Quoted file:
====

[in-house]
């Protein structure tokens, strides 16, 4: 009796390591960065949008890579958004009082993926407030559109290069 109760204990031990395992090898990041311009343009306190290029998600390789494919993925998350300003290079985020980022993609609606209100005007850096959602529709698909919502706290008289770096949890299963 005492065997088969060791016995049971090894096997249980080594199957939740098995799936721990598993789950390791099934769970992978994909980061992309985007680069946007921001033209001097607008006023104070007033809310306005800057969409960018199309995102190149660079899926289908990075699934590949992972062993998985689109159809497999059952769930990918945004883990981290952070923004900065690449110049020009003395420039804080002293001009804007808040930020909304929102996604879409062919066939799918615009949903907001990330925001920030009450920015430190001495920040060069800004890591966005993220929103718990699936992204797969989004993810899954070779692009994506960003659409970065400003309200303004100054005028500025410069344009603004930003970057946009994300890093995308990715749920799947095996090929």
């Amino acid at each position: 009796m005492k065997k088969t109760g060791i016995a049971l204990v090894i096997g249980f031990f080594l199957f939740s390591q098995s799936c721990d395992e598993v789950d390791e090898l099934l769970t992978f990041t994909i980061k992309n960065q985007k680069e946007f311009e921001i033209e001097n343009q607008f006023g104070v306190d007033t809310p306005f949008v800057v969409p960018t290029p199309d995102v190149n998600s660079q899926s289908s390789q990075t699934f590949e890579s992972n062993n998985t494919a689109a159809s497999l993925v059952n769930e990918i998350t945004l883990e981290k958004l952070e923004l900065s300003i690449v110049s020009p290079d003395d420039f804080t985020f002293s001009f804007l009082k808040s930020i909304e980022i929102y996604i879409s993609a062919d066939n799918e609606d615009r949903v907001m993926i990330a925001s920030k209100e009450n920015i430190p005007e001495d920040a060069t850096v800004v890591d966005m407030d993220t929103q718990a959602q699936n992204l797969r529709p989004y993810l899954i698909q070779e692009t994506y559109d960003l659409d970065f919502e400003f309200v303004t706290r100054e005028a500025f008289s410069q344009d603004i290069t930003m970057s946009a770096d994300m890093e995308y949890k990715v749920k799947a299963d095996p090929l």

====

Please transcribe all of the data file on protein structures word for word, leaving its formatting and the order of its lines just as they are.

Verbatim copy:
[in-house]
């Protein structure tokens, strides 16, 4: 009796390591960065949008890579958004009082993926407030559109290069 109760204990031990395992090898990041311009343009306190290029998600390789494919993925998350300003290079985020980022993609609606209100005007850096959602529709698909919502706290008289770096949890299963 005492065997088969060791016995049971090894096997249980080594199957939740098995799936721990598993789950390791099934769970992978994909980061992309985007680069946007921001033209001097607008006023104070007033809310306005800057969409960018199309995102190149660079899926289908990075699934590949992972062993998985689109159809497999059952769930990918945004883990981290952070923004900065690449110049020009003395420039804080002293001009804007808040930020909304929102996604879409062919066939799918615009949903907001990330925001920030009450920015430190001495920040060069800004890591966005993220929103718990699936992204797969989004993810899954070779692009994506960003659409970065400003309200303004100054005028500025410069344009603004930003970057946009994300890093995308990715749920799947095996090929």
């Amino acid at each position: 009796m005492k065997k088969t109760g060791i016995a049971l204990v090894i096997g249980f031990f080594l199957f939740s390591q098995s799936c721990d395992e598993v789950d390791e090898l099934l769970t992978f990041t994909i980061k992309n960065q985007k680069e946007f311009e921001i033209e001097n343009q607008f006023g104070v306190d007033t809310p306005f949008v800057v969409p960018t290029p199309d995102v190149n998600s660079q899926s289908s390789q990075t699934f590949e890579s992972n062993n998985t494919a689109a159809s497999l993925v059952n769930e990918i998350t945004l883990e981290k958004l952070e923004l900065s300003i690449v110049s020009p290079d003395d420039f804080t985020f002293s001009f804007l009082k808040s930020i909304e980022i929102y996604i879409s993609a062919d066939n799918e609606d615009r949903v907001m993926i990330a925001s920030k209100e009450n920015i430190p005007e001495d920040a060069t850096v800004v890591d966005m407030d993220t929103q718990a959602q699936n992204l797969r529709p989004y993810l899954i698909q070779e692009t994506y559109d960003l659409d970065f919502e400003f309200v303004t706290r100054e005028a500025f008289s410069q344009d603004i290069t930003m970057s946009a770096d994300m890093e995308y949890k990715v749920k799947a299963d095996p090929l």